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Posted March 21, 2011 by publisher in Cuban American Culture

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Thirty Years Later, the Voices from Mariel are Strong and Vibrant

On April 1, 1980, five political dissidents seeking asylum crashed a bus through the gates of the Peruvian embassy in Havana, Cuba. In the following days, 10,000 people stormed the embassy grounds, signifying wide-spread disdain for Cuba’s dictatorship. Fearing that continued civil unrest might cause further violence, Fidel Castro proclaimed that any Cuban wishing to leave the country could board a boat at the nearby port of Mariel.

For the vast majority of those who left Cuba, this was the beginning of a costly journey to freedom. Exile would mean leaving behind personal possessions, friends and family. Many jumped on boats without the opportunity to say goodbye – looking at a separation that could last a lifetime. But for the Marielitos, the cost of their mass exodus was outweighed by something previously unimaginable: a chance to pursue their dreams.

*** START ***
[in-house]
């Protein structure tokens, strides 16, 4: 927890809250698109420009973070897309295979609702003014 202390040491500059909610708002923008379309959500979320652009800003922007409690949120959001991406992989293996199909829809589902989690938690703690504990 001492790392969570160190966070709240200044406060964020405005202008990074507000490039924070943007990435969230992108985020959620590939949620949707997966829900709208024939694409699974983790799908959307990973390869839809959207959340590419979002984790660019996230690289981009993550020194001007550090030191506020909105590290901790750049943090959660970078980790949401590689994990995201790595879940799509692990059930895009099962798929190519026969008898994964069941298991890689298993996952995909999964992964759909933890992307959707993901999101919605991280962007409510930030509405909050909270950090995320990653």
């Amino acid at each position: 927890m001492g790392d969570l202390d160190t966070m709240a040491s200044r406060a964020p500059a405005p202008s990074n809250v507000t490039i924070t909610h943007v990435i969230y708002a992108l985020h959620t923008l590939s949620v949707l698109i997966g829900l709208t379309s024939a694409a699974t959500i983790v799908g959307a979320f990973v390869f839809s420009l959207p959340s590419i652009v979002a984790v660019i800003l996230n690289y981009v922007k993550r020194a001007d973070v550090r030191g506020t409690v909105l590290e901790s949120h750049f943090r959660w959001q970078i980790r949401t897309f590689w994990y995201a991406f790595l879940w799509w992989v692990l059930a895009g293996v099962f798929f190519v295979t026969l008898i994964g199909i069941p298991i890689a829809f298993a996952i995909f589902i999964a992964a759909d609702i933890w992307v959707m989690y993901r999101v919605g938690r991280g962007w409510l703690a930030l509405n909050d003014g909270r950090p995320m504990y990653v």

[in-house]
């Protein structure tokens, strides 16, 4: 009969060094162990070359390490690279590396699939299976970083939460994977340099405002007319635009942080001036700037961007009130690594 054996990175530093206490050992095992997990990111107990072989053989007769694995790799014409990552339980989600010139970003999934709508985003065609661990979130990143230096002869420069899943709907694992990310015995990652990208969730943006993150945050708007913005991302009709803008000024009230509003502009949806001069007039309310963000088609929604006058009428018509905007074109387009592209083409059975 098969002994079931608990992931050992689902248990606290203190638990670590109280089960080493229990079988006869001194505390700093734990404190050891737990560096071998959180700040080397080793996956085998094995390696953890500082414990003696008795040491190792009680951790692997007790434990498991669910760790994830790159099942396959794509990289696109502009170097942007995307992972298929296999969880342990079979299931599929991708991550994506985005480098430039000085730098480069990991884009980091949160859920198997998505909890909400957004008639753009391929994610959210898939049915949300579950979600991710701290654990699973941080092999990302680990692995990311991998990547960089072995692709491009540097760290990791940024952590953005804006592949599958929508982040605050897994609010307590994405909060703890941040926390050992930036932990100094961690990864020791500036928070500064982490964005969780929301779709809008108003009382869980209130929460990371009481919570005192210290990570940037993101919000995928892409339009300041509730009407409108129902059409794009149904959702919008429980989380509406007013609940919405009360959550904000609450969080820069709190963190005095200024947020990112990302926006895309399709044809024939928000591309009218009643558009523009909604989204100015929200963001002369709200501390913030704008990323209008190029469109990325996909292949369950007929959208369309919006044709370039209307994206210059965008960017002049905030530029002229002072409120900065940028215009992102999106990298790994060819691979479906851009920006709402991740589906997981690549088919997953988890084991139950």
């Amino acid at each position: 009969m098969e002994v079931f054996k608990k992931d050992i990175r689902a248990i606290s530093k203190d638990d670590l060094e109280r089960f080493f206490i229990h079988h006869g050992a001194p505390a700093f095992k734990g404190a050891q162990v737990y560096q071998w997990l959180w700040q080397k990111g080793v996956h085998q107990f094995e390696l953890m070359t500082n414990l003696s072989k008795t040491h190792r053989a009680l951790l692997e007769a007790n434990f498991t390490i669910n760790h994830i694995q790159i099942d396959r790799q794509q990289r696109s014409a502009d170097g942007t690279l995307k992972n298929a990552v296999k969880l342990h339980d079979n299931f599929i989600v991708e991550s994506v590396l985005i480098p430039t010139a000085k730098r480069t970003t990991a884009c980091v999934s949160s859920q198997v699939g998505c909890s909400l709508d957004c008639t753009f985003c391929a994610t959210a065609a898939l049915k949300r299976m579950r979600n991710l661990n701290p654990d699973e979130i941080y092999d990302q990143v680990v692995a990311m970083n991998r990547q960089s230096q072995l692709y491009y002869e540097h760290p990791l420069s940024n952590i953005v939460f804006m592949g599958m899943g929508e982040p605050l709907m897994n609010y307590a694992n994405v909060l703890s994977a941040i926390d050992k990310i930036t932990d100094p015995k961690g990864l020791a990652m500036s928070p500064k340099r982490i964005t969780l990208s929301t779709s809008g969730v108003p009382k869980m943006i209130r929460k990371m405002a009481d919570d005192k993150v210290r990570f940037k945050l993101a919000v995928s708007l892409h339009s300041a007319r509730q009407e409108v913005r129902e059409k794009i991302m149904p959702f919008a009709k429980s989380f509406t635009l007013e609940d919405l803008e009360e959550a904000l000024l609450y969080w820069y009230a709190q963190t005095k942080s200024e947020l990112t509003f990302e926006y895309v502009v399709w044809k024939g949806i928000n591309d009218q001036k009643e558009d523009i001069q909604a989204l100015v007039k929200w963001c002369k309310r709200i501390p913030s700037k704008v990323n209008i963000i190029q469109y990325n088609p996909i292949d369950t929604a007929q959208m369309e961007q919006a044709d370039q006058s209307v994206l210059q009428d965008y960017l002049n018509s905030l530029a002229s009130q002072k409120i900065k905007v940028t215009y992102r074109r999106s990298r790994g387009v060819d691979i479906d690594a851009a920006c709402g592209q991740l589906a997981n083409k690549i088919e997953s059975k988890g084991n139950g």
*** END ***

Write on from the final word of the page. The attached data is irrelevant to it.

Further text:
Dr. Jose Garcia had always felt his life was divided into the before and the after. He was a boy of 13 when his family fled Cuba. When they arrived in the United States, Garcia’s family was assigned a small apartment in New York and a harsh stigma. Because Castro had emptied his prisons and mental institutions during the boatlift, many Americans assumed all Marielitos were escaped criminals. Films like Scarface (1983) reinforced this image.

Thirty years later, Dr. Garcia and the Voices From Mariel film crew interviewed Marielitos who settled in America. Many spoke of the land they left behind and the land they adopted: the Miami soprano who received a Diva Award from the New York City Opera; the artist who was awarded the Lorenzo el Magnifico medal at the Florence Biennial; the man whose father was killed trying to overthrow Castro, and many others. Garcia returned to Cuba with a camera crew in search of the loved ones he was forced to leave behind.

The World Premiere of Voices of Mariel will be held at the Gasparilla International Film Festival on March 26th at 7pm at the Muvico Centro Ybor, 1600 East 8th Avenue, Tampa Florida.

Technical Specifications

Filming locations: USA, Cuba, Peru
Language: English and Spanish with subtitles
Running time: 78 min, Color

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